From: RegTech Analyst
Two of the UK’s most influential authorities are looking to change how data is handled. MirrorWeb has written an article explaining what changes financial services firms can expect.
The Financial Conduct Authority (FCA) and the Bank of England revealed their plans to enhance their data and analytics capabilities to boost monitoring of the UK’s financial sector in the beginning of January 2020.
Looking through the FCA’s and the Bank of England’s 56-page long discussion paper, MirrorWeb identified three potential changes to come out of the new strategy.
Firstly, MirrorWeb noticed that the two regulators have a huge problem with heterogenous data, meaning the vast number of ways firms collect and report data. These variations, MirrorWeb explained, made it difficult for the authorities to “write a set of reporting instructions that are clear and unambiguous for all firms.”
One potential solution would be to enable authorities to pull data directly from firms. This would enable the Bank of England to create reports on demand. Similar systems are already in place in Rwanda and Austria.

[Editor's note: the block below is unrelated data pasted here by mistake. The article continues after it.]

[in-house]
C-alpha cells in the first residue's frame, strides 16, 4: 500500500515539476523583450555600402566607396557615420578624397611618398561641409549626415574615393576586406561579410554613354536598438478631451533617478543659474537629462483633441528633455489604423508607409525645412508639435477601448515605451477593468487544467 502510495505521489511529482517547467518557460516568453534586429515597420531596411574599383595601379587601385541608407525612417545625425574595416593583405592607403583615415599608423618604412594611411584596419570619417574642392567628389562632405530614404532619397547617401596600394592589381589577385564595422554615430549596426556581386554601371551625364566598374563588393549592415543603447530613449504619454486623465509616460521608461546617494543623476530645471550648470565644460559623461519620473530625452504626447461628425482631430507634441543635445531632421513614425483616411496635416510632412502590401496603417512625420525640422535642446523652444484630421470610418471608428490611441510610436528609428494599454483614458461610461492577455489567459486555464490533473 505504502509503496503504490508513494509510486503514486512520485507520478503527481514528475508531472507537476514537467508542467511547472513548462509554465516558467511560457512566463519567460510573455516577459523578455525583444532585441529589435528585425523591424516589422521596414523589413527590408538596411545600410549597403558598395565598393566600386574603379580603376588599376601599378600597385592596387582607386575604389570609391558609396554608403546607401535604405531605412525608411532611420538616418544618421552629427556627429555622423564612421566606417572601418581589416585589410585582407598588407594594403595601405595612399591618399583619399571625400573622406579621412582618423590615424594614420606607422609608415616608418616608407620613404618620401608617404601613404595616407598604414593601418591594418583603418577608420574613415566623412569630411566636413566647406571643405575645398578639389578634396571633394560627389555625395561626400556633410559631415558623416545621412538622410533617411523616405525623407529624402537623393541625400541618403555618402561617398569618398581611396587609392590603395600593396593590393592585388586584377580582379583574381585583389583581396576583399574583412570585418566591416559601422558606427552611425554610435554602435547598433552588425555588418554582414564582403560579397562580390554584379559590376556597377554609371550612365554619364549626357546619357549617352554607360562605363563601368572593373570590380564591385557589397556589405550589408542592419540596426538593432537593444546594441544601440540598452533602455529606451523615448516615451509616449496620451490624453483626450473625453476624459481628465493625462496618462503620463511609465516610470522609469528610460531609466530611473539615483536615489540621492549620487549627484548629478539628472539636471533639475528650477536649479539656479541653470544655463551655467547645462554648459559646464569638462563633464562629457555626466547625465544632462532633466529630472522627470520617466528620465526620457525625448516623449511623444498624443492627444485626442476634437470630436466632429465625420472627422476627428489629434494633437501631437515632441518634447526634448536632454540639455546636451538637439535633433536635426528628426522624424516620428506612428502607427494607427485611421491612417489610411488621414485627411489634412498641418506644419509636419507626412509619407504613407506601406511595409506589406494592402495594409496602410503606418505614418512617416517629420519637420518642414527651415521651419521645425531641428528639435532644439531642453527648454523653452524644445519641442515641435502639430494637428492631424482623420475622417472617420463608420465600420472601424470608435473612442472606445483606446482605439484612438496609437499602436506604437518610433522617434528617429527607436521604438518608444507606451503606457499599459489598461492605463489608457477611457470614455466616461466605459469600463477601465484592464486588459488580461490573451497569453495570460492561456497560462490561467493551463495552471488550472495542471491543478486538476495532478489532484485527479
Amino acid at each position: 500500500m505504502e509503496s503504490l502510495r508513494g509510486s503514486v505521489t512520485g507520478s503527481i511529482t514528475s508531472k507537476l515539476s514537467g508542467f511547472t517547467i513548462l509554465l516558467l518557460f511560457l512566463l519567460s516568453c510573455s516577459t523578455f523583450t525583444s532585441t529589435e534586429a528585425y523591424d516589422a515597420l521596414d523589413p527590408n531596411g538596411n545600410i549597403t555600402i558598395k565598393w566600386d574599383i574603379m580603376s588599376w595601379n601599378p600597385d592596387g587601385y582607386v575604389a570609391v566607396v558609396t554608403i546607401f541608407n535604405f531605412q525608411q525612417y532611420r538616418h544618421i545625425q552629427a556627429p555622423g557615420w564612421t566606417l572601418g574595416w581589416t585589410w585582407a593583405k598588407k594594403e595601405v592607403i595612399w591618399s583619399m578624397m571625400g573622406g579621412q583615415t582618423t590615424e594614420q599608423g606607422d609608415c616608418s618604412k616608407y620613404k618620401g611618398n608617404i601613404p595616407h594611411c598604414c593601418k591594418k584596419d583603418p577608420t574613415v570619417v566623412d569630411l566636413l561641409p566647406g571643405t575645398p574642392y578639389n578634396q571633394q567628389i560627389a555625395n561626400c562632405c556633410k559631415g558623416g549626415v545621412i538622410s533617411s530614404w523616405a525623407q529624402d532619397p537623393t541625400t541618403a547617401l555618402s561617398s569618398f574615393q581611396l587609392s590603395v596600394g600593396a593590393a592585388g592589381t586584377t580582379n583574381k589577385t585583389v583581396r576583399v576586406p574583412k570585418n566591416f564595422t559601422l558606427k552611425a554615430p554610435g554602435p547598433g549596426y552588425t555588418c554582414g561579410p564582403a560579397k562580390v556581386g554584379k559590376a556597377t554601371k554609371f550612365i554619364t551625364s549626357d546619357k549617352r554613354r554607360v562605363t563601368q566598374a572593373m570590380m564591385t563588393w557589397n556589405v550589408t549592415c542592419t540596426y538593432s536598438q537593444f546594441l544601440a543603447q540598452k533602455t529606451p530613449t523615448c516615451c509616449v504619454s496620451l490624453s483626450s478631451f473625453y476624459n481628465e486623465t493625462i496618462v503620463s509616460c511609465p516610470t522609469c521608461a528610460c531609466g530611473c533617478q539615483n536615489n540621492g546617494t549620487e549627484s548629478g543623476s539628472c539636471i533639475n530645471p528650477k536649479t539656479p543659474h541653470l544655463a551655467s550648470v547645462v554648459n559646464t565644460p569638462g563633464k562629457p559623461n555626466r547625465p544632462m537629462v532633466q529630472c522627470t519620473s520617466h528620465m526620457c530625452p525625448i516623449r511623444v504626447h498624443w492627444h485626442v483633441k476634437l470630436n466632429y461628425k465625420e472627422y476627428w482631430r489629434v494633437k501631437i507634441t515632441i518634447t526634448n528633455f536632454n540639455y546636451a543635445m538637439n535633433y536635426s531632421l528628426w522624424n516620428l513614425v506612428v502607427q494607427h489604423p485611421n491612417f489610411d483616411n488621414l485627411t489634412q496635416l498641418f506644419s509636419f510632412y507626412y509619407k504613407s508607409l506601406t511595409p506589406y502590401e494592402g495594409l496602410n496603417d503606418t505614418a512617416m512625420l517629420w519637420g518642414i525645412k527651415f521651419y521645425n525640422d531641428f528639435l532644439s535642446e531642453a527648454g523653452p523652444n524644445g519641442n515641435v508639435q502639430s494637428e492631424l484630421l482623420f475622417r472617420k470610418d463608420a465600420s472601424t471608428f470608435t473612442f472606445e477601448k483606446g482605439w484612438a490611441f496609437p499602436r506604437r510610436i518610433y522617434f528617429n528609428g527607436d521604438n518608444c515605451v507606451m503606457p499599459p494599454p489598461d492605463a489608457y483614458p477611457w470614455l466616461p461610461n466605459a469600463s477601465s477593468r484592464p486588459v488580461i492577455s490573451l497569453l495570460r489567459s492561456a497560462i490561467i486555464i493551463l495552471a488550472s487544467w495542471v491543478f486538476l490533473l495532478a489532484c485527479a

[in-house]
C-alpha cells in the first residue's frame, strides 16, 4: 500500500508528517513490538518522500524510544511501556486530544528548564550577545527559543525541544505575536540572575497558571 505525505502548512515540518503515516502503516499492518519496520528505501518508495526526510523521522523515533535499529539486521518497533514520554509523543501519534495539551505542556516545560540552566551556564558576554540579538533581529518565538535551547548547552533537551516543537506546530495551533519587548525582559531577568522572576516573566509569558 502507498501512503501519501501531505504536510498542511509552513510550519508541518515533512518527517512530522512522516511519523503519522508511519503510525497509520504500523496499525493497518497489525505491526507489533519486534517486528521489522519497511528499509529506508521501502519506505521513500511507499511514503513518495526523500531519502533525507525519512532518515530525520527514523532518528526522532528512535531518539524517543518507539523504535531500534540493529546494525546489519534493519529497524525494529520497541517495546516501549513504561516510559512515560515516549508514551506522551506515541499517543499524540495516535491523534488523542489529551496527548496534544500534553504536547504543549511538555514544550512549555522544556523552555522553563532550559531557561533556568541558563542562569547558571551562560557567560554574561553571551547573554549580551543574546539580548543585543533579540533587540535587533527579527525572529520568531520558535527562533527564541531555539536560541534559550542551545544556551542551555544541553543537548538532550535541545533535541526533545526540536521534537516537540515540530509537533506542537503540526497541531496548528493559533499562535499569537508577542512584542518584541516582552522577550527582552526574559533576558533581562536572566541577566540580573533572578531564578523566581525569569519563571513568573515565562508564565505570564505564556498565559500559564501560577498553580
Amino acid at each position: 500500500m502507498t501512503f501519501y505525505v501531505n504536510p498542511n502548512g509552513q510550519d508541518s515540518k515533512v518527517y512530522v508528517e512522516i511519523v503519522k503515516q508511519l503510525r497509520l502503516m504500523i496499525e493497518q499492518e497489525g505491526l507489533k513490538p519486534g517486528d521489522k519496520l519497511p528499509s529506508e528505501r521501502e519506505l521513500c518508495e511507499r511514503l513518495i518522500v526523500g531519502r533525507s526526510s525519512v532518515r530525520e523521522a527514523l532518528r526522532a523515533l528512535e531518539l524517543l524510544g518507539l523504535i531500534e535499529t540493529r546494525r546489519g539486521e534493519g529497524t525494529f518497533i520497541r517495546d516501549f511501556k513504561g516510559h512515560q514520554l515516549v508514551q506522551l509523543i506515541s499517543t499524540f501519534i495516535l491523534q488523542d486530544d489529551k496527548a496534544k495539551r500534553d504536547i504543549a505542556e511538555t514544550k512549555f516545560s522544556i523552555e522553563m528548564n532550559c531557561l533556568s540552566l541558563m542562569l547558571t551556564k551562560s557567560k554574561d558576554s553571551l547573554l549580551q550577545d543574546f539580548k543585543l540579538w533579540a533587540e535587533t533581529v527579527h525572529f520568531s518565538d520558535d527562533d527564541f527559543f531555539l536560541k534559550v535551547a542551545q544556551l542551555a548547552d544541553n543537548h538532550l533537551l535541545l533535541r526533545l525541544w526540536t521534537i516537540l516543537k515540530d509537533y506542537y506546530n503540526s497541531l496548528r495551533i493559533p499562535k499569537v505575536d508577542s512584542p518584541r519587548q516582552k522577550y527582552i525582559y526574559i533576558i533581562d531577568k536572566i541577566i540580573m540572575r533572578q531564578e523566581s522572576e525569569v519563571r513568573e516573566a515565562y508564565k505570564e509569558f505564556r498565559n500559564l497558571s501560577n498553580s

However, the authorities noted that systems like that would add more cybersecurity risks. MirrorWeb explained that considerable investments would be needed to develop a reliable tech solution for this system to work.
Secondly, MirrorWeb noted that the Bank of England is exploring the use of “natural language processing (NLP) of less processed and unstructured data from firms, called management information (MI).” The RegTech company believed a system like that could empower improved analytics. For instance, it could compare “the extent to which boards of different firms are concerned about the same issues and [identify] inconsistencies between firms’ regulatory reporting, MI and published accounts.”
Promising as this might be, MirrorWeb believed the technology was not yet ready to substitute the current way of collecting data. Although, the RegTech firm noted that it could supplement it.
Thirdly, the FCA and the Bank of England were “evaluating is how they draft instructions and guidance in an unambiguous format, translating this from natural language,” MirrorWeb wrote. It stated that the authorities are current seeking legal advice on how they can provide precise instructions “for how data is handled and submitted”.
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